The Gift of Attention
written by Rev Gary Heard

The gift of attention is a rare one indeed. During the day we are assaulted with such a wide range of images and sounds that we are inured to them: relegating them to background noise, or viewed as wallpaper around us – mere covering to be taken for granted.

The Washington Post recently asked a violin virtuoso to ply his wares in the entrance of a busy subway. Joshua Bell is no ordinary violinist – punters pay over $100 to listen to him play in some of the most prestigious venues in the world. He had recently performed at the Boston Symphony Hall before appearing on the station concourse. The instrument he played was none other than an antique Stradivarius, worth a cool $3.5 million. In his allotted time, Bell played some of the most difficult pieces known for the violin, written by Bach, Schubert and others.

During the 43 minutes of his performance, over 1100 people passed by. Seven stopped to listen, most for a matter of moments. A total of $32 in donations was received. In the presence of a master, most people passed by without seeing.

We can all understand the distractions which kept people moving: they had appointments to keep, business commitments to uphold,  people to meet… their minds were filled with the day to come. On arrival home, they may have been asked whether anything special had happened during the day, and their response may well have been, “Na. Nothing special ever happens.”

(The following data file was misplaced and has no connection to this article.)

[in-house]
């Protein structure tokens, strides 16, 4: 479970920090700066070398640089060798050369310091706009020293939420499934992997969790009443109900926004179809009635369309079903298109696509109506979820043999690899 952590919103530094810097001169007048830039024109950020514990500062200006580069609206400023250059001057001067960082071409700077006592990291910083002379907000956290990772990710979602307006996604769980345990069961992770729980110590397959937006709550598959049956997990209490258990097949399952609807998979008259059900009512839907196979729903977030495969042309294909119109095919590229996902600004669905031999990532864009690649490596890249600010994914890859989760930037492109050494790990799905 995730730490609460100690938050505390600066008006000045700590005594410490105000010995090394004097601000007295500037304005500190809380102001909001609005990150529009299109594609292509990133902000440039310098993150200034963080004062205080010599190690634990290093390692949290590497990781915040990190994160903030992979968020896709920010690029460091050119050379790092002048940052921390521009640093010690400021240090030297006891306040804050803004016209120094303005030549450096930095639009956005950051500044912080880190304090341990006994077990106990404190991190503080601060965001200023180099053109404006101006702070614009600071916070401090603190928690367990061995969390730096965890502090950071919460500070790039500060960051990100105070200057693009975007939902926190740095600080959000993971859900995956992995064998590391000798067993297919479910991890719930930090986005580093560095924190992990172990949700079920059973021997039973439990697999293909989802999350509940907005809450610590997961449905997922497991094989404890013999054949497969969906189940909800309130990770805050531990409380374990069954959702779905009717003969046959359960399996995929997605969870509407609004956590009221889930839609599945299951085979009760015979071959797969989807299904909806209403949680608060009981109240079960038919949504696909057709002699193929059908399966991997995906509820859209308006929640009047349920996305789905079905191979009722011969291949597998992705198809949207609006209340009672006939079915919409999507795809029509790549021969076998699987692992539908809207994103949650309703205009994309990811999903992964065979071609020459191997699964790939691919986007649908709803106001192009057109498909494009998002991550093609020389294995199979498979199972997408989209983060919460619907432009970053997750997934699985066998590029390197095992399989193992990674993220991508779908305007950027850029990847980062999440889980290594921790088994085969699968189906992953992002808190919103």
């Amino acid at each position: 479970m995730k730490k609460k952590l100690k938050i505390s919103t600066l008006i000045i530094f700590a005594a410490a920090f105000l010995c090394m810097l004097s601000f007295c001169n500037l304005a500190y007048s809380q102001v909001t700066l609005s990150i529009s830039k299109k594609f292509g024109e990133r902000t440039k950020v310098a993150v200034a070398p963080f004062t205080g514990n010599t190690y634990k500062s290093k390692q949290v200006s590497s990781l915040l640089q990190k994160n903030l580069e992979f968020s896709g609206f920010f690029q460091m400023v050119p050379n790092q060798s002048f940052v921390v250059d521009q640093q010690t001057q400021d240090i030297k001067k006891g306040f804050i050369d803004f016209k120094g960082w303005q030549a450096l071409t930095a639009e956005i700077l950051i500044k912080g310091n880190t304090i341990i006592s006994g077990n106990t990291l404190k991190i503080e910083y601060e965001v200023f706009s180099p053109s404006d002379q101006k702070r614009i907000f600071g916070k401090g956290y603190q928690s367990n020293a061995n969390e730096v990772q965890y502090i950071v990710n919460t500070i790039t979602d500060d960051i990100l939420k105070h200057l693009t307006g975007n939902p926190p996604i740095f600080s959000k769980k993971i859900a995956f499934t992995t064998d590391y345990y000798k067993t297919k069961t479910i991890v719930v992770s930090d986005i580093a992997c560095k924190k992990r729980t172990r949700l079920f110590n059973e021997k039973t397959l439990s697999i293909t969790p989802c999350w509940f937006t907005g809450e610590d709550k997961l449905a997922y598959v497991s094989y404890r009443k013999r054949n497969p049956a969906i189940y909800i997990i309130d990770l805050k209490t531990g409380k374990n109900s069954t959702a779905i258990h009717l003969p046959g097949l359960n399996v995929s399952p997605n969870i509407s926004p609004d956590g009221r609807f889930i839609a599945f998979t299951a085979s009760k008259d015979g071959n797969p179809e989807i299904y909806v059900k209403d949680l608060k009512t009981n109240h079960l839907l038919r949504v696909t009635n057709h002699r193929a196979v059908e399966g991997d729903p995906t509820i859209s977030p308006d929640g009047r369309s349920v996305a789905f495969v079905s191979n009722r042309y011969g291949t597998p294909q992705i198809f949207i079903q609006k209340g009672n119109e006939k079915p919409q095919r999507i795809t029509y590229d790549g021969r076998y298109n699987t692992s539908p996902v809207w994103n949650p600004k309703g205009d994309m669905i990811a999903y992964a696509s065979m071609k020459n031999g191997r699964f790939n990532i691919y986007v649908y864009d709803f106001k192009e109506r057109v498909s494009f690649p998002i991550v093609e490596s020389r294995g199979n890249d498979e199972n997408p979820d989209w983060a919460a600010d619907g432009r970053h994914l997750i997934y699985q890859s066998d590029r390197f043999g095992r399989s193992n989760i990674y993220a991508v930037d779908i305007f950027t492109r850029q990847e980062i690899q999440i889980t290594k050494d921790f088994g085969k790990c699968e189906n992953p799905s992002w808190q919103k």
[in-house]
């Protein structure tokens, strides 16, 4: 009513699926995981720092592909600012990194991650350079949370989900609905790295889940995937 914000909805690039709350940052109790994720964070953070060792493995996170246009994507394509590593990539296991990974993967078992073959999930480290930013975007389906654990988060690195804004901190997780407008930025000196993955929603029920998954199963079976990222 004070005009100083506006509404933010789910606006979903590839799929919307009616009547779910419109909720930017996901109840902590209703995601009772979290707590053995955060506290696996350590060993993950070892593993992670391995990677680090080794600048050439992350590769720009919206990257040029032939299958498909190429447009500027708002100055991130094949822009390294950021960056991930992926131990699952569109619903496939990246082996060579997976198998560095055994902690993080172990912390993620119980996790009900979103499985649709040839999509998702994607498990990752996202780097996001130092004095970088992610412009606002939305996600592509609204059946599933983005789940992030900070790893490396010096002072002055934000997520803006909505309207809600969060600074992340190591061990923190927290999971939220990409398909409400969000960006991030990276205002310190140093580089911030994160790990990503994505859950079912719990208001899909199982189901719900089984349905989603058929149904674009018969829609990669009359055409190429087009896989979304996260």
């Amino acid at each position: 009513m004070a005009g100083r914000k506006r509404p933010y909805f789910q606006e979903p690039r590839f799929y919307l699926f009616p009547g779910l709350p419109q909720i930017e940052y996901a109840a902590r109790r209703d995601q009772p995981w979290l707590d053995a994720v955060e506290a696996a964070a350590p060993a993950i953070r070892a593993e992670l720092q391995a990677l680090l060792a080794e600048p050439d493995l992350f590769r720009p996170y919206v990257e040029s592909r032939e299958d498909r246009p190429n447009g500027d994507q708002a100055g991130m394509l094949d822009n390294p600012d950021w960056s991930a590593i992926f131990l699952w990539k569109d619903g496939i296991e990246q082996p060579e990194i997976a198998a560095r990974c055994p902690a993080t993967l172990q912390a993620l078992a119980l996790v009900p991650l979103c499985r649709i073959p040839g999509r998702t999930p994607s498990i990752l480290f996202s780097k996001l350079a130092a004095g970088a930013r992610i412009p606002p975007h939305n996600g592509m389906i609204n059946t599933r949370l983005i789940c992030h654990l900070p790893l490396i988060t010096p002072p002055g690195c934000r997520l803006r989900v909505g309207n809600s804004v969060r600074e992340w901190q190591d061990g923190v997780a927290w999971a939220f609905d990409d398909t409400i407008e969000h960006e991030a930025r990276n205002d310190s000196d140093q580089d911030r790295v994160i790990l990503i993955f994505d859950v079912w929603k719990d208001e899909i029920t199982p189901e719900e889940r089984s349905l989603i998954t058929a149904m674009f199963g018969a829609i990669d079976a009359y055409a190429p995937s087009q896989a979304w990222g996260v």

Here, people passed by a violin virtuoso, not hidden, nor playing quietly. And they missed it.

But what of God?

How can we be attuned to the presence and still small whispers of God’s voice when our minds are tuned elsewhere? When did you last hear the voice of God? How about encountering His presence? When did God last reach out to grab your attention?

We can all be accused of being preoccupied and missing the voices of family and friends. How much more the voice of God? It is important that we recognise how often responsibility for the ‘absence of God’ falls within our own attention span. The prophet Isaiah reminds us that God is never far from us: “The Lord's hand is not so short that it cannot save; neither is His ear so dull that it cannot hear.” (Isa 59:2) God is never far from us.

“The one who has ears to hear,” said Jesus, “let them hear”. Are we listening?

May 20, 2007
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